Ask an Expert

My big apartment building doesn't have its own super. Is this legal? What can I do?

By Alanna Schubach  | February 26, 2018 - 12:00PM

You're legally entitled to having repairs taken care of in a timely fashion.


My 61-unit rental building was recently bought by an LLC. They forced out our super, and instead gave us a name and number for someone who is managing multiple buildings all over the city, and all requests for repairs have to go through a central email. Isn't there a law that a building this size must have a live-in super? What recourse do the tenants have?

There are laws covering superintendent service in large residential buildings, and, according to our experts, it sounds like your management company is in violation of them.

Under Section 27-2053 of the city's housing maintenance code, owners of buildings with nine or more apartments are required to provide janitorial services, either themselves or by hiring a janitor, and janitorial services must be available 24 hours a day.

"An owner who resides in the building can personally provide the services and avoid the need to hire a live-in employee," says lawyer Jeffrey Reich, a partner at Schwartz Sladkus Reich Greenberg Atlas LLP.

There are additional guarantees under Section 83 of the New York state Multiple Dwelling Law.

"Whenever there are 13 or more units in a multiple dwelling building where the owner doesn't reside, a janitor must reside in the dwelling or within 200 feet of the dwelling," says Sam Himmelstein, a lawyer who represents residential and commercial tenants and tenant associations (and FYI, a Brick sponsor).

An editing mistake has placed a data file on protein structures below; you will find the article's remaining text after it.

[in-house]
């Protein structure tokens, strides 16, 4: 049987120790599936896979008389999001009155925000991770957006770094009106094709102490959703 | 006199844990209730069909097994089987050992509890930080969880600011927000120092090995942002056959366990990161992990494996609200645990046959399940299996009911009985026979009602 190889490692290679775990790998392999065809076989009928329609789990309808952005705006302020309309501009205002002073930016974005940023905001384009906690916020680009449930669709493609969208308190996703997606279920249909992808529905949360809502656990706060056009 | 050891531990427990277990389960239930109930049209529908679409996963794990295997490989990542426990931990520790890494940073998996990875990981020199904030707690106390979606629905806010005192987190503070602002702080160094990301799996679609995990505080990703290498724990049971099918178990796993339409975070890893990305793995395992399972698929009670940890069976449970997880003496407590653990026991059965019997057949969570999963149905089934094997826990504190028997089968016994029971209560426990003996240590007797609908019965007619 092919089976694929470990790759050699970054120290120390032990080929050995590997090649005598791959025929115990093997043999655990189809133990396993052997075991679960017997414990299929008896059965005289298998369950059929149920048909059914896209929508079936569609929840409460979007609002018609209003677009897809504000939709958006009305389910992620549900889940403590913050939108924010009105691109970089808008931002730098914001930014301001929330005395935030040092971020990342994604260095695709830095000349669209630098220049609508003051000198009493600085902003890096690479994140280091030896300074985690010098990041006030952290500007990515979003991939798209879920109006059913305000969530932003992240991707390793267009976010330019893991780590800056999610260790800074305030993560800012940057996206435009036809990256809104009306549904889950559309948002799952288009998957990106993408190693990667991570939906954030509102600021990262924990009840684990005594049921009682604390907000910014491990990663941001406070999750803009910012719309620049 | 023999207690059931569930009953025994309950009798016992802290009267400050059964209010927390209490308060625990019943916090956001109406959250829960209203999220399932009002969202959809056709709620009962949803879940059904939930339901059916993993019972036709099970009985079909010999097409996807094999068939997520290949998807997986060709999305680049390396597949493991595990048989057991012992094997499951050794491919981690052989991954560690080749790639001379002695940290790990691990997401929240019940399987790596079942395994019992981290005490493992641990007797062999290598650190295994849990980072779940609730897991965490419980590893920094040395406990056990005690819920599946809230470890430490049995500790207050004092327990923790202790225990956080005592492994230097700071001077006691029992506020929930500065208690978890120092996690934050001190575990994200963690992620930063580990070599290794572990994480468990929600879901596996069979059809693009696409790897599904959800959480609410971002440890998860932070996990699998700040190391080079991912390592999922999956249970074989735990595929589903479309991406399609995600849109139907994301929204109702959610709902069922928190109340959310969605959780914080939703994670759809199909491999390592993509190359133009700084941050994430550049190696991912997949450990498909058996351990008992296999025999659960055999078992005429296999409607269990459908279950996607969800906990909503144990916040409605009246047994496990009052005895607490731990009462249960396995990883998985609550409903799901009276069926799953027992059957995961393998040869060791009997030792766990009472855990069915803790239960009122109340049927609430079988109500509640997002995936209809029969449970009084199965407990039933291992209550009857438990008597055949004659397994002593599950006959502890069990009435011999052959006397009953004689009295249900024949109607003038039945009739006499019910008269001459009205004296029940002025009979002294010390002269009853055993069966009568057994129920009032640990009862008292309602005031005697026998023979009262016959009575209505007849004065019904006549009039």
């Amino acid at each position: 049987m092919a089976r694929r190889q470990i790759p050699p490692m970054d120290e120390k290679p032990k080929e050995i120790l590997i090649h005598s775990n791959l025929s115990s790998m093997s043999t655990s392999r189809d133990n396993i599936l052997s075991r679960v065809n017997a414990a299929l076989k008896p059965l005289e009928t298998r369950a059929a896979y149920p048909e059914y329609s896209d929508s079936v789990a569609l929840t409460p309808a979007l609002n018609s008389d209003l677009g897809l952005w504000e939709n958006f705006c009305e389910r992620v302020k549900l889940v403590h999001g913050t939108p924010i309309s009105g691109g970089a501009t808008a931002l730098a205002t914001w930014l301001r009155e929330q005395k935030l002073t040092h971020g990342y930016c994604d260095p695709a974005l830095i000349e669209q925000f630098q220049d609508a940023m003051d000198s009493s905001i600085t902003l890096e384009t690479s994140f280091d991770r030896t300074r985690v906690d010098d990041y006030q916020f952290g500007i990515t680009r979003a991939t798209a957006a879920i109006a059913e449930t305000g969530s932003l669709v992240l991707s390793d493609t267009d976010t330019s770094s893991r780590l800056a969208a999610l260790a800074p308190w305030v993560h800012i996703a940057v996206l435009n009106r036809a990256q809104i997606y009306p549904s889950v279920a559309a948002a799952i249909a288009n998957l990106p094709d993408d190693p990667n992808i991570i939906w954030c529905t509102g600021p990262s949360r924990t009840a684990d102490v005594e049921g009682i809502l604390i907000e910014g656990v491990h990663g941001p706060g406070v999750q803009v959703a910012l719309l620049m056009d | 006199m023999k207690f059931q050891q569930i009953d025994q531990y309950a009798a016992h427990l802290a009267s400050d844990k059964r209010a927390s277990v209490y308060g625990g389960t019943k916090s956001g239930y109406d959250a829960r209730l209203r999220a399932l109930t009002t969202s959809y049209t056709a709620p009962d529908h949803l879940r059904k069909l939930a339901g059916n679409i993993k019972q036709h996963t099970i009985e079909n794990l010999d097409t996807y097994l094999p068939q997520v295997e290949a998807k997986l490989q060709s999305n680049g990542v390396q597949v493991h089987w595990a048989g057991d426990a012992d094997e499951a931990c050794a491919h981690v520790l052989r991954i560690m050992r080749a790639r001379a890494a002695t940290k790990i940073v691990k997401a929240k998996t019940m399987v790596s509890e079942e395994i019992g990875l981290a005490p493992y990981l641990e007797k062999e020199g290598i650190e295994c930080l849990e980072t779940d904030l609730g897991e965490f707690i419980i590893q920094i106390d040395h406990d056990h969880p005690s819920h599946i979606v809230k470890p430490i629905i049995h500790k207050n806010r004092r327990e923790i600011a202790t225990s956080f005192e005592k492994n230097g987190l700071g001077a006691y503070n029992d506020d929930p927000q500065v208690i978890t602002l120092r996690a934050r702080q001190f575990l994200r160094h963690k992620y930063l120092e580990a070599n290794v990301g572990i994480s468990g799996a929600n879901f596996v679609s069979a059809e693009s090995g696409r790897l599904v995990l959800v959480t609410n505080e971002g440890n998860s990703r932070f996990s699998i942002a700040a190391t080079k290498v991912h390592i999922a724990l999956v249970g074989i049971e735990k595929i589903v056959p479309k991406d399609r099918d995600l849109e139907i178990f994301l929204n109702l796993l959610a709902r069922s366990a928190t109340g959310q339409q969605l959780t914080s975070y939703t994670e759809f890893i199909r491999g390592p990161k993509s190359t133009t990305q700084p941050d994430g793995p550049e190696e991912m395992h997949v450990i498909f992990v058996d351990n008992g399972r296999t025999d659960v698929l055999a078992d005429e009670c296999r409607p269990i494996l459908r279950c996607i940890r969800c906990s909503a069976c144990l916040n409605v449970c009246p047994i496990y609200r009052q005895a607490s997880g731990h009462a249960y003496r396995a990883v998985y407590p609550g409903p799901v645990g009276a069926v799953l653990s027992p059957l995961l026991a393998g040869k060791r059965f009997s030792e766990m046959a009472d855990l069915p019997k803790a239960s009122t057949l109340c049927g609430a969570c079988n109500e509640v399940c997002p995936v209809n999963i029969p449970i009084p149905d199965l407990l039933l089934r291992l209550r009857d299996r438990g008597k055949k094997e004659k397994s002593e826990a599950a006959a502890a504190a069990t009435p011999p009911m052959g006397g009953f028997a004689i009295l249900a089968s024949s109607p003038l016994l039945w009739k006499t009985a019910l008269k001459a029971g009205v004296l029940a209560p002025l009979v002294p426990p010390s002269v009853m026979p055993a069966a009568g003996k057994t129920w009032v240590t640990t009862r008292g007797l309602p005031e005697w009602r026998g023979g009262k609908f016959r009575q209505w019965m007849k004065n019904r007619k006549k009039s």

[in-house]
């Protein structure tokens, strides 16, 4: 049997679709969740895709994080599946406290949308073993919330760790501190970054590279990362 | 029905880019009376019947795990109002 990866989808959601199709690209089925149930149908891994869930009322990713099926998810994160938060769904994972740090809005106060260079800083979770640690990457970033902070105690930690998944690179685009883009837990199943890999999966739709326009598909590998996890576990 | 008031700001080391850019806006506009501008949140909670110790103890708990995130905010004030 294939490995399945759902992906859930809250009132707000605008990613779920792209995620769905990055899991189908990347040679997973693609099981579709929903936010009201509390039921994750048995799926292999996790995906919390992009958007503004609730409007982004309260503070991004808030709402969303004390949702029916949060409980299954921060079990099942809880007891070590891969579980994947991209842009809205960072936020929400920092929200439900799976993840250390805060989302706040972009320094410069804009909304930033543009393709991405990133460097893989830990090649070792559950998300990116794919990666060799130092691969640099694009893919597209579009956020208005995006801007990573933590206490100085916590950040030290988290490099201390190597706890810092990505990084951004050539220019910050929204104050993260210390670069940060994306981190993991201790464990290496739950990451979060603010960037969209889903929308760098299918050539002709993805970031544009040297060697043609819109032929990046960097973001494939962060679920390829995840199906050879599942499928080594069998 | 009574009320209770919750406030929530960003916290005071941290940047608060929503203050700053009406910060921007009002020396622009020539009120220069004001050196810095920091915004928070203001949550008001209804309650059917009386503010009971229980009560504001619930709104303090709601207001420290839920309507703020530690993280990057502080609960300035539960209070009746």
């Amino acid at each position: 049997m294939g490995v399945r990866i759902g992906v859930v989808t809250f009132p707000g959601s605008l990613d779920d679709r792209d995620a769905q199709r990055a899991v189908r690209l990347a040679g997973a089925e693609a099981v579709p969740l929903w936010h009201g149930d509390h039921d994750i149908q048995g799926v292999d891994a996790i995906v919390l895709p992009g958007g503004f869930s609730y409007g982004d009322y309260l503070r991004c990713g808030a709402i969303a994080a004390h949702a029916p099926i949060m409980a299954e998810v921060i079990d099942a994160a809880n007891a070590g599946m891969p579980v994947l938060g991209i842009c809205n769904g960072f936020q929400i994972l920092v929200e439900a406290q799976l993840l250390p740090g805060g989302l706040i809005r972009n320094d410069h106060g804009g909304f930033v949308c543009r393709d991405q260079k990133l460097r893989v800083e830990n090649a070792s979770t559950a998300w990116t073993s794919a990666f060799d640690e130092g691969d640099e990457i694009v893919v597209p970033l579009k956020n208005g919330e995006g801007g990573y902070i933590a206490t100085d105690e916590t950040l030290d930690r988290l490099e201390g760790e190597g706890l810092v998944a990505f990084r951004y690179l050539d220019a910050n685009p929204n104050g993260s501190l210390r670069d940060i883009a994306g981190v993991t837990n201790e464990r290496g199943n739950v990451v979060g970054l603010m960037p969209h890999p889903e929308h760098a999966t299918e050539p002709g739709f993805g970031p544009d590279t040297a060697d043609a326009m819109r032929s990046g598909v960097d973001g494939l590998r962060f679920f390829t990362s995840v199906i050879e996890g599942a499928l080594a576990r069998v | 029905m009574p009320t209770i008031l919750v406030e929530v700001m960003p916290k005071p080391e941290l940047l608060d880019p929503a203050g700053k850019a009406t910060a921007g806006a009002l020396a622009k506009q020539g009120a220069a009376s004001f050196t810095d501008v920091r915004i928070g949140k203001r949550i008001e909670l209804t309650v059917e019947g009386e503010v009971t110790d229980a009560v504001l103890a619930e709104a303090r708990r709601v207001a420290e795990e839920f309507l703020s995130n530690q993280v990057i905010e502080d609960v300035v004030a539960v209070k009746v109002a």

Your building's new management seems to be in violation of both these laws. To address the issue, your first step might be to contact 311.

"They would place a violation on the building for that," Himmelstein says. "The tenant could also bring an HP proceeding [which forces landlords to correct violations], and the court could order the landlord to comply."

You and your fellow tenants could also opt to withhold your rent to force your landlord to comply with the law, but this comes with some risks.

"Some tenants may decide to withhold their rent due to the lack of service, but this can be a dangerous path to pursue and could ultimately jeopardize the withholding tenant’s lease," Reich says.

There's also the risk of ending up on the tenant blacklist, so even though you're on the right side of the law here, you'll still want to proceed carefully.

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Alanna Schubach

Contributing writer

Contributing editor Alanna Schubach has over a decade of experience as a New York City-based freelance journalist.

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